Yesterday's Redwood Neuroscience Institute's Stanford Theoretical Neuroscience Lecture featured William Calvin from the University of Washington.
The general theme of his talk was creativity. "How you do something youve never done exactly that way before, yet get it right the first time?"
His answer: You can have competitions between categories, between movement programs, between relations, between analogies. Thats what a Darwin Machine in neocortex could buy you: a general process for quality creativity at various levels.
Some of the most interesting work on the neurobiology of creativity is being conducted by Dr. Rosa-Aurora Chavez from the National Institute of Psychiatry in Mexico City. To determine if there was a genetic component to creativity, she took blood samples from 100 recognized artists and scientists. Her findings showed that highly creative individuals had increased expression of specific serotonin transporter and dopamine receptor genes.
She then performed functional neuroimaging experiments on a dozen of these creative minds, concluding that creative individuals had significantly higher activation in the right and left cerebellum, frontal and temporal lobes, while they performed creative tasks.
Creativity research has important implications for business innovation and investment. While standard IQ tests and college entrance exams focus on convergent thinking, i.e. finding the right answer, creative individuals excel at divergent thinking, i.e. discovering multiple potential solutions. The typical behaviors of creative individuals, such as novelty seeking and harm avoidance, as well as, high emotional, sensual and physical over-excitability, often result in the abandonment of projects.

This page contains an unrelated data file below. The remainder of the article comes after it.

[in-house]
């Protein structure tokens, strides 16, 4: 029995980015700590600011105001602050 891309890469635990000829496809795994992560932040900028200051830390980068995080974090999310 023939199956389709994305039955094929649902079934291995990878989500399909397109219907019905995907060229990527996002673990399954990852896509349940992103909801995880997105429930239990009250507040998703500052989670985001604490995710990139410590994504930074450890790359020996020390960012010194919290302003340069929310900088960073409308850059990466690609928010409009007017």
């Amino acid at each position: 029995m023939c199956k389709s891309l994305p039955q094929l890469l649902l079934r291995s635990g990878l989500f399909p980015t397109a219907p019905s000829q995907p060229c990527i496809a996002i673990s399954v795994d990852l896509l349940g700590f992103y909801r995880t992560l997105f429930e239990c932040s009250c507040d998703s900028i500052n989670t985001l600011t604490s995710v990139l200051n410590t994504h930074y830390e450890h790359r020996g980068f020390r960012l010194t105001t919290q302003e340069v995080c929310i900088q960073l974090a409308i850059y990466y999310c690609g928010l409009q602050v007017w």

In todays rushed corporate world focused on quenching the financial markets thirst for efficiency, there is little room for individuals who do not predictably meet deadlines. Further research might validate that sustained financial support of think tanks could produce more innovations. Imagine if the Medici family had not backed Michelangelo, a creative genius who is known to have left over half of his sculptures unfinished.
How many cures for diseases and market opportunities have been missed as a result of short-circuiting the creative process?